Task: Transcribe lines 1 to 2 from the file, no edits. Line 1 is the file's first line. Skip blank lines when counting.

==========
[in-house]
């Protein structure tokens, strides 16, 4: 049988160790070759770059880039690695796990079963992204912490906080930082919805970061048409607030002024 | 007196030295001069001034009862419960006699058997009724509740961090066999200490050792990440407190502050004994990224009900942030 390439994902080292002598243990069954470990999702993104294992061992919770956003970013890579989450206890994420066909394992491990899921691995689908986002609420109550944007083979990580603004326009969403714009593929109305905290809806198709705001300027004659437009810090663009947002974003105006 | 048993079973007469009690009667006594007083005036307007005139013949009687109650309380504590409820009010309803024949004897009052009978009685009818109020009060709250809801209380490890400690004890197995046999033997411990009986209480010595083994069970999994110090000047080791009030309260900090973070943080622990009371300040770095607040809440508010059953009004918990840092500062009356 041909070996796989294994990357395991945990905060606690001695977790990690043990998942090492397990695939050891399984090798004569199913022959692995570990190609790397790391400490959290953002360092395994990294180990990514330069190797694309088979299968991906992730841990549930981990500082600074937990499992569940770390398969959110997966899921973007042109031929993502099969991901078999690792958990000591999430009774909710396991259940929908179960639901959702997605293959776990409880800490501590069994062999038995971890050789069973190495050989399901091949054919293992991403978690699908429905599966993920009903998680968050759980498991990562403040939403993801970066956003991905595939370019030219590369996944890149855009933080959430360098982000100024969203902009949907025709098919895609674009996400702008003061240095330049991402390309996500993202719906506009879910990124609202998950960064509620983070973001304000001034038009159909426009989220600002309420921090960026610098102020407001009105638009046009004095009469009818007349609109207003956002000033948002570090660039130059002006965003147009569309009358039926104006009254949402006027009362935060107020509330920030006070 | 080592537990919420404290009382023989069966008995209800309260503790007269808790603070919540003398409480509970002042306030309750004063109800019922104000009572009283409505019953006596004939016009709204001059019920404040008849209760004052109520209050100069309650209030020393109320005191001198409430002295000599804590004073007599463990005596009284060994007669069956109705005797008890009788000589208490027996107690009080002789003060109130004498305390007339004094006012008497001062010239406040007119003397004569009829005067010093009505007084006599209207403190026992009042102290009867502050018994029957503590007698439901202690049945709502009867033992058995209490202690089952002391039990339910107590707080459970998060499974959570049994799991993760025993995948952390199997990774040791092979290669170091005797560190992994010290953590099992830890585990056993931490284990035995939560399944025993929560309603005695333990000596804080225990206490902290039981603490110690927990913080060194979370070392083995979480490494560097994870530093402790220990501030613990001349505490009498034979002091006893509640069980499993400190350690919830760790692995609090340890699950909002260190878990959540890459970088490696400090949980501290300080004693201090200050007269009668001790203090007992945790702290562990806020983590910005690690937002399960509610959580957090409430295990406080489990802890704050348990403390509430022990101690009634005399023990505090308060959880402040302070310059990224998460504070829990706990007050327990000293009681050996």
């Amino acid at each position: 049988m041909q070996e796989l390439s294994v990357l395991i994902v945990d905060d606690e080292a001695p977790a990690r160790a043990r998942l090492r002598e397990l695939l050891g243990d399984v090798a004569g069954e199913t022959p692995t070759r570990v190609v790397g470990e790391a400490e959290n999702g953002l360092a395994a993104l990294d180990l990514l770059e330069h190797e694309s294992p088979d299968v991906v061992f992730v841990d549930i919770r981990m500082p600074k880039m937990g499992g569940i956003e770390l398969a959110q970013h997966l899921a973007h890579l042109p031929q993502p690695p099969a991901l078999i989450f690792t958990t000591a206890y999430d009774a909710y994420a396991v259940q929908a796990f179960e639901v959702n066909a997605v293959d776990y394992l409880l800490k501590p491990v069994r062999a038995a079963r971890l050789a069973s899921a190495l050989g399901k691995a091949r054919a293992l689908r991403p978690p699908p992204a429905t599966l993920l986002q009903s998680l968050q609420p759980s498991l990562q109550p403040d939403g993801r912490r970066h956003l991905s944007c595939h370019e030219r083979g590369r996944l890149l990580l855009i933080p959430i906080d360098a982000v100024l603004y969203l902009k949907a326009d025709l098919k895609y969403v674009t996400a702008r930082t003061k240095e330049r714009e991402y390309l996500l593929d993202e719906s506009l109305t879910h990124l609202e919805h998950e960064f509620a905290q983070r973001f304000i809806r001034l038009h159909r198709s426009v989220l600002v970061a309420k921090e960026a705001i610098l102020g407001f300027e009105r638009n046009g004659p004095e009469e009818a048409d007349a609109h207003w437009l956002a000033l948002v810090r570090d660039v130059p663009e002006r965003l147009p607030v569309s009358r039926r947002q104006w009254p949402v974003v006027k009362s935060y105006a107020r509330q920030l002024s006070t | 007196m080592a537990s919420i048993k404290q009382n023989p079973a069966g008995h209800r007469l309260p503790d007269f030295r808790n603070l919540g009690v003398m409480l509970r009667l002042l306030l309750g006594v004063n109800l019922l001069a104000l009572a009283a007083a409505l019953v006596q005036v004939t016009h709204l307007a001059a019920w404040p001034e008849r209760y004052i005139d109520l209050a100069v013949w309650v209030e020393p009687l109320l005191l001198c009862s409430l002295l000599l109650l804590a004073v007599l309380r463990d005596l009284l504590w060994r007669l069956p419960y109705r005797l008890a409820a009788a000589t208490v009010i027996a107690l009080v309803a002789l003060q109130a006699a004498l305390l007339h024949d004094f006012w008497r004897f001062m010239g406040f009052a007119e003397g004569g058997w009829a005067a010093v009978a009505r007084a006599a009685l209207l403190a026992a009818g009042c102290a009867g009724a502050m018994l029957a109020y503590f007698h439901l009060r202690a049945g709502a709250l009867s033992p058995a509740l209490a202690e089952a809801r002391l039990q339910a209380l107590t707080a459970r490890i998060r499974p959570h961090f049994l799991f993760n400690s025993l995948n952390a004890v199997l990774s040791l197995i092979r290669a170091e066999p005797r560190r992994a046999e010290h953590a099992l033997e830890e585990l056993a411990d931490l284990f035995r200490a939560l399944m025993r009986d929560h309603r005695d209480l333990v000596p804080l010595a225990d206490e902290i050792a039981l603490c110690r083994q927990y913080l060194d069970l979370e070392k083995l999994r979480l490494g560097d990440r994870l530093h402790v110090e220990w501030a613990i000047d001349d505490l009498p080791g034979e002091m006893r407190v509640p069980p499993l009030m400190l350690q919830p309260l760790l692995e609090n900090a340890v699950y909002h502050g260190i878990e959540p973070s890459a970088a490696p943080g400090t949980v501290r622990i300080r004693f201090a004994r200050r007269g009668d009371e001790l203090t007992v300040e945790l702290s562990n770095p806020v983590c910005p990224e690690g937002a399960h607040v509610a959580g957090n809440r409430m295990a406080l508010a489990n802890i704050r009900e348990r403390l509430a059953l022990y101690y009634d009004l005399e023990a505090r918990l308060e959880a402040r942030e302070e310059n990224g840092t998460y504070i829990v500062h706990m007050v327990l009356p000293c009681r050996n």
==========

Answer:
[in-house]
């Protein structure tokens, strides 16, 4: 049988160790070759770059880039690695796990079963992204912490906080930082919805970061048409607030002024 | 007196030295001069001034009862419960006699058997009724509740961090066999200490050792990440407190502050004994990224009900942030 390439994902080292002598243990069954470990999702993104294992061992919770956003970013890579989450206890994420066909394992491990899921691995689908986002609420109550944007083979990580603004326009969403714009593929109305905290809806198709705001300027004659437009810090663009947002974003105006 | 048993079973007469009690009667006594007083005036307007005139013949009687109650309380504590409820009010309803024949004897009052009978009685009818109020009060709250809801209380490890400690004890197995046999033997411990009986209480010595083994069970999994110090000047080791009030309260900090973070943080622990009371300040770095607040809440508010059953009004918990840092500062009356 041909070996796989294994990357395991945990905060606690001695977790990690043990998942090492397990695939050891399984090798004569199913022959692995570990190609790397790391400490959290953002360092395994990294180990990514330069190797694309088979299968991906992730841990549930981990500082600074937990499992569940770390398969959110997966899921973007042109031929993502099969991901078999690792958990000591999430009774909710396991259940929908179960639901959702997605293959776990409880800490501590069994062999038995971890050789069973190495050989399901091949054919293992991403978690699908429905599966993920009903998680968050759980498991990562403040939403993801970066956003991905595939370019030219590369996944890149855009933080959430360098982000100024969203902009949907025709098919895609674009996400702008003061240095330049991402390309996500993202719906506009879910990124609202998950960064509620983070973001304000001034038009159909426009989220600002309420921090960026610098102020407001009105638009046009004095009469009818007349609109207003956002000033948002570090660039130059002006965003147009569309009358039926104006009254949402006027009362935060107020509330920030006070 | 080592537990919420404290009382023989069966008995209800309260503790007269808790603070919540003398409480509970002042306030309750004063109800019922104000009572009283409505019953006596004939016009709204001059019920404040008849209760004052109520209050100069309650209030020393109320005191001198409430002295000599804590004073007599463990005596009284060994007669069956109705005797008890009788000589208490027996107690009080002789003060109130004498305390007339004094006012008497001062010239406040007119003397004569009829005067010093009505007084006599209207403190026992009042102290009867502050018994029957503590007698439901202690049945709502009867033992058995209490202690089952002391039990339910107590707080459970998060499974959570049994799991993760025993995948952390199997990774040791092979290669170091005797560190992994010290953590099992830890585990056993931490284990035995939560399944025993929560309603005695333990000596804080225990206490902290039981603490110690927990913080060194979370070392083995979480490494560097994870530093402790220990501030613990001349505490009498034979002091006893509640069980499993400190350690919830760790692995609090340890699950909002260190878990959540890459970088490696400090949980501290300080004693201090200050007269009668001790203090007992945790702290562990806020983590910005690690937002399960509610959580957090409430295990406080489990802890704050348990403390509430022990101690009634005399023990505090308060959880402040302070310059990224998460504070829990706990007050327990000293009681050996």